Hamish Kilgour, the drummer, singer, and songwriter who co-founded the Clean with his brother, the guitarist David Kilgour, has died, representatives for the band confirmed. The musician had been missing since November 27. A cause of death has not been revealed. Hamish Kilgour was 65 years old.
In a statement shared with Pitchfork, the Clean’s U.S. label, Merge Records, said:
In an additional statement, Ben Goldberg, co-founder of Ba Da Bing! Records, which released Kilgour’s solo music, said: “Hamish was inscrutable in his kindness, his love of music, and his politics. Even at his lowest moments, he never lost sight of his ideals. You can hear his heart in every beat, strum, and syllable he made.”
Formed in Dunedin in 1978, the Clean were key figures in the early days of indie rock and indie pop. Their first incarnation lasted only 18 months, establishing an on-again, off-again routine that would persist throughout the band’s unorthodox career. In 1981, the Clean’s debut single, “Tally Ho!,” helped establish Flying Nun, a then-fledgling New Zealand label formed by a fan, and climbed the national charts. At this point, the trio consisted of the Kilgour brothers and bassist Robert Scott, later of the Bats; all shared songwriting duties. The group followed with a pair of EPs—Boodle Boodle Boodle and Great Sounds Great—and a single, “Getting Older,” before a longer-lasting split in 1982.
In 1988, the Clean reunited to perform in London, resulting in the In-A-Live EP, which presents five of their classic songs in 16-track sound; the same year, the Clean’s music officially hit the United States as a collection titled Compilation, released via future Matador label founder Gerard Cosloy’s Homestead Records. Bookended by two world tours, the second phase of the Clean also spawned their first proper album, 1990’s Vehicle (issued via Flying Nun in partnership with UK indie stalwart Rough Trade), before things fizzled out once again. Later in the decade, the Clean got back together for a fresh pair of albums—1995’s Modern Rock and 1996’s Unknown Country—before yet another hiatus.
By the time the trio next reconvened, in 2000, the Clean’s influence on a new, largely American generation of bands—including Pavement, Galaxie 500, and Guided by Voices—was clear. Their album the following year, Getaway, came out on Merge, the U.S. independent label founded by Superchunk’s Mac McCaughan and Laura Ballance; Yo La Tengo’s Georgia Hubley and Ira Kaplan guested on the songs “Alpine Madness” and “Circle Canyon,” too. Flying Nun and Merge jointly released the career-spanning Anthology in 2003, and the Clean followed with the new studio album Mister Pop in 2009. New Zealand’s devastating 2011 earthquake scuppered plans for another potential full-length, but the Clean kept on gigging in subsequent years, as sporadic as ever.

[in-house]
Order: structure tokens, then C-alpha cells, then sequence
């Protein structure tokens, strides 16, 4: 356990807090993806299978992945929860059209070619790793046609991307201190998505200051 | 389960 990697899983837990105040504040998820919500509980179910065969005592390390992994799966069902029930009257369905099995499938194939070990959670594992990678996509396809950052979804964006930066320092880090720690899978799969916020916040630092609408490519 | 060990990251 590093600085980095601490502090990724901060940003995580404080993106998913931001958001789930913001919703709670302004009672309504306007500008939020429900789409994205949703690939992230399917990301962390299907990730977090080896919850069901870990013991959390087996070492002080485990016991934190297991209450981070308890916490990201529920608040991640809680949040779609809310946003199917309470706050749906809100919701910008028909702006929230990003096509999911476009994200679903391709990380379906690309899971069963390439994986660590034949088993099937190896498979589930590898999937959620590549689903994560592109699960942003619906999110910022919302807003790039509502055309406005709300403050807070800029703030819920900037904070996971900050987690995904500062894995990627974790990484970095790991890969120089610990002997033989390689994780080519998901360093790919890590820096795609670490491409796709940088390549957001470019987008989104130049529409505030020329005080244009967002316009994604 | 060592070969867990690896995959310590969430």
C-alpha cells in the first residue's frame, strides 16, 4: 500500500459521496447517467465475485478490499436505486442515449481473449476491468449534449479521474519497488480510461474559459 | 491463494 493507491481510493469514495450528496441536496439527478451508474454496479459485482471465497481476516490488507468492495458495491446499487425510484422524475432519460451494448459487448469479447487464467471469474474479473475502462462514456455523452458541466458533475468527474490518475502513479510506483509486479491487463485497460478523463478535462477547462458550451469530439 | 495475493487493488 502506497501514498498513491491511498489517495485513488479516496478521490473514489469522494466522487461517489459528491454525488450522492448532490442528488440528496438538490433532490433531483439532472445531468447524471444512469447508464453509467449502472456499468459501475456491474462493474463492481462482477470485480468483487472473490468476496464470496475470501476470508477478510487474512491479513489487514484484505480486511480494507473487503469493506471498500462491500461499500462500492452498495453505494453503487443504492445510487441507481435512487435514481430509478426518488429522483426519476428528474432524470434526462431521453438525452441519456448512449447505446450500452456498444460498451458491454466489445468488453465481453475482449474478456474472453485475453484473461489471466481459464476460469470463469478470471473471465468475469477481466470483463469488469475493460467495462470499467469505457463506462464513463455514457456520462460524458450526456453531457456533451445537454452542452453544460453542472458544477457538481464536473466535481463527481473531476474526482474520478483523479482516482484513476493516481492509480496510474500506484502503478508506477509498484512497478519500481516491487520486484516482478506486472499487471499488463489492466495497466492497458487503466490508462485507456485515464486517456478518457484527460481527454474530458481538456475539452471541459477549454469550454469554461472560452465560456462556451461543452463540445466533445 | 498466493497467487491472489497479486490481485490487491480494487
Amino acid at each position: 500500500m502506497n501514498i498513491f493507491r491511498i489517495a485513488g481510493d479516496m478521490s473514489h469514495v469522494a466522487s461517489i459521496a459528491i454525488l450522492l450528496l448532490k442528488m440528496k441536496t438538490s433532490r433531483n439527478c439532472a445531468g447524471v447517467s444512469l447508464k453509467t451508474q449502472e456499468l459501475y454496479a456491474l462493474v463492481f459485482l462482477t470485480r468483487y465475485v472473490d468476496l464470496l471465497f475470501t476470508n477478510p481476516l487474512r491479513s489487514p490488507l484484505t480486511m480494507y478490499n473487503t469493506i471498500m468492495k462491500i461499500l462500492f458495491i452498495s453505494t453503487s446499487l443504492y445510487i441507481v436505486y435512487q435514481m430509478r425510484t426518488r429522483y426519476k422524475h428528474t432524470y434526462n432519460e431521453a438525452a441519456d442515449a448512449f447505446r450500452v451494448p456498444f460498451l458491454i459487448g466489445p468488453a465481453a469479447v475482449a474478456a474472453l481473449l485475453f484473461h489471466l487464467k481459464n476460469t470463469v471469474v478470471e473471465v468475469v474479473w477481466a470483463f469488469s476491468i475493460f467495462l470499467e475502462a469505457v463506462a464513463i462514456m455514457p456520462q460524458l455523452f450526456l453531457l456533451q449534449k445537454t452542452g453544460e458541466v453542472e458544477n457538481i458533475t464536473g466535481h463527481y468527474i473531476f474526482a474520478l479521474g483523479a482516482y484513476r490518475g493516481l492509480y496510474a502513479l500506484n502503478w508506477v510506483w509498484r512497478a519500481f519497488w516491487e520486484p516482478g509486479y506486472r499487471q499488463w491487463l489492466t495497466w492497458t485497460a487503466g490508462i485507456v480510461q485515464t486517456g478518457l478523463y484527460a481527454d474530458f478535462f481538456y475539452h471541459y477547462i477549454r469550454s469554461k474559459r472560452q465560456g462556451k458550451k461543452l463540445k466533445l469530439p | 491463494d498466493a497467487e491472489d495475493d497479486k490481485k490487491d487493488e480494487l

Outside of the Clean, Hamish Kilgour played in an array of projects. During the Clean’s early break, he and David teamed up as the Great Unwashed for 1983’s Flying Nun–issued Clean Out of Our Minds; several years later, during another fallow period for the Clean, Hamish Kilgour co-founded the space-rock band Bailter Space. In 1991, he moved to New York and formed the long-running project the Mad Scene with his later-ex-wife, Lisa Siegel, releasing their own low-key run of albums (1993’s A Trip Thru Monsterland; 1995’s Sealight; 1996’s Chinese Honey; and 2012’s Sonic Boom–produced Blip) and assorted EPs. Kilgour finally made his solo debut in 2014 with All of It and Nothing. Four years later, he released Finklestein, based around a children’s story that he made up for his son.
In 1992, Kilgour won an Aotearoa Music Award in New Zealand for album cover of the year for the Flying Nun compilation Pink Flying Saucers Over the Southern Alps. In 2017, the Clean were inducted into the New Zealand Music Hall of Fame. Peter Gutteridge, another founding member of the Clean, died in 2014.
Kilgour discussed life as a New Zealander in New York, and the economic realities of being a semi-pro musician, in a 2019 interview with Wellington publication Stuff. “Music is a living thing, it really is,” he observed. “You can twist and turn the structure of it while you’re making it and, when you’re with a group of people experiencing that together, there’s a special magic in that. You reach down deep into yourself and pull something up. It’s like nothing else in the world.”